[ hek-uh-tee; in Shakespeare hek-it ]
/ ˈhɛk ə ti; in Shakespeare ˈhɛk ɪt /
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noun Classical Mythology.
a goddess of the earth and Hades, associated with sorcery, hounds, and crossroads.
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In the UK, COTTON CANDY is more commonly known as…
Origin of Hecate
<Latin <Greek hekátē, noun use of feminine of hékatos far-shooting, said of Apollo as sun-god
OTHER WORDS FROM HecateHec·a·te·an, Hec·a·tae·an, adjective
Words nearby Hecate
Hebrew calendar, Hebrews, Hebridean, Hebrides, Hebron, Hecate, Hecate Strait, hecatomb, hechsher, Hecht, heck
Dictionary.com Unabridged Based on the Random House Unabridged Dictionary, © Random House, Inc. 2023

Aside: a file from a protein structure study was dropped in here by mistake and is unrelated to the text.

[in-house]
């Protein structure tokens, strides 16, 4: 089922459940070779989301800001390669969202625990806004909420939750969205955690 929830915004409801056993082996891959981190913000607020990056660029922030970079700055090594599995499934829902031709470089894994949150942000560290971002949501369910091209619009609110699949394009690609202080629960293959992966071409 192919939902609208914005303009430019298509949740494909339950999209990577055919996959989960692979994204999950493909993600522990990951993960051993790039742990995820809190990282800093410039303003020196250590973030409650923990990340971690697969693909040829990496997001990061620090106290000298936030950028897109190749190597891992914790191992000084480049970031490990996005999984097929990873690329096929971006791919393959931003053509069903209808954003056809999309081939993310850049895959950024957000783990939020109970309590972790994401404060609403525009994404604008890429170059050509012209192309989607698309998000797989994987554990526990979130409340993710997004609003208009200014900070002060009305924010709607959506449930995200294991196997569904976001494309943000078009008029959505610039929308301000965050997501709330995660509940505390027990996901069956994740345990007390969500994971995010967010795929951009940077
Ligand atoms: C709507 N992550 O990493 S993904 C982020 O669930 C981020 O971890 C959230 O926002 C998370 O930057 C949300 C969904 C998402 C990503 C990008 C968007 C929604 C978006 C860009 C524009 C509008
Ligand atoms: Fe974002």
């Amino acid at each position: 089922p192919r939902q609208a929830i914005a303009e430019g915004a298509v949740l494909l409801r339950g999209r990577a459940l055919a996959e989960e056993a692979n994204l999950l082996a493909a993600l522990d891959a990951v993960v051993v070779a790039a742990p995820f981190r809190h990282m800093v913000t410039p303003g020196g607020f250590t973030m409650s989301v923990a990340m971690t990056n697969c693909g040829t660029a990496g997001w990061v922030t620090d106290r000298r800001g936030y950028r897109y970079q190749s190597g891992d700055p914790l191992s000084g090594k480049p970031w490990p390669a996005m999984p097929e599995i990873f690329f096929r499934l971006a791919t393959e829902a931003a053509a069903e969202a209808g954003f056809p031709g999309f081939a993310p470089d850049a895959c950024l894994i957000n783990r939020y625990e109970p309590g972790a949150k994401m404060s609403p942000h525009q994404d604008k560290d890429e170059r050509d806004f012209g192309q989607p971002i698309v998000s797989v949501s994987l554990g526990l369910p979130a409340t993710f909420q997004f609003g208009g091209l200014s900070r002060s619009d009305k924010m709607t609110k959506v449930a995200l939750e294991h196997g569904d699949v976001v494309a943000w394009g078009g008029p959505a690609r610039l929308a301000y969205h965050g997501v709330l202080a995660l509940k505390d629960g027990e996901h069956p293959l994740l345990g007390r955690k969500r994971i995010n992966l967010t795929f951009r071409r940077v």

How to use Hecate in a sentence
The most celebrated, that of Hecate, is at Lagina, where every year great multitudes assemble at a great festival.
Nay it is said the Circe is becoming much of a Hecate now; if the bewitched Duke could see it.History Of Friedrich II. of Prussia, Vol. VII. (of XXI.)|Thomas Carlyle
Towering above all was the temple of the dread Hecate, whose priestesses offered to the gods ghastly sacrifices.Poisons: Their Effects and Detection|Alexander Wynter Blyth
Joseph, who had no faith in Greek and Roman gods, rejected contemptuously the opinion about Hecate.
Then Cinna, who not long before would have laughed at faith in Hecate, sacrificed a hecatomb to her.
British Dictionary definitions for Hecate
/ (ˈhɛkətɪ) /
Greek myth a goddess of the underworld
Collins English Dictionary - Complete & Unabridged 2012 Digital Edition © William Collins Sons & Co. Ltd. 1979, 1986 © HarperCollins Publishers 1998, 2000, 2003, 2005, 2006, 2007, 2009, 2012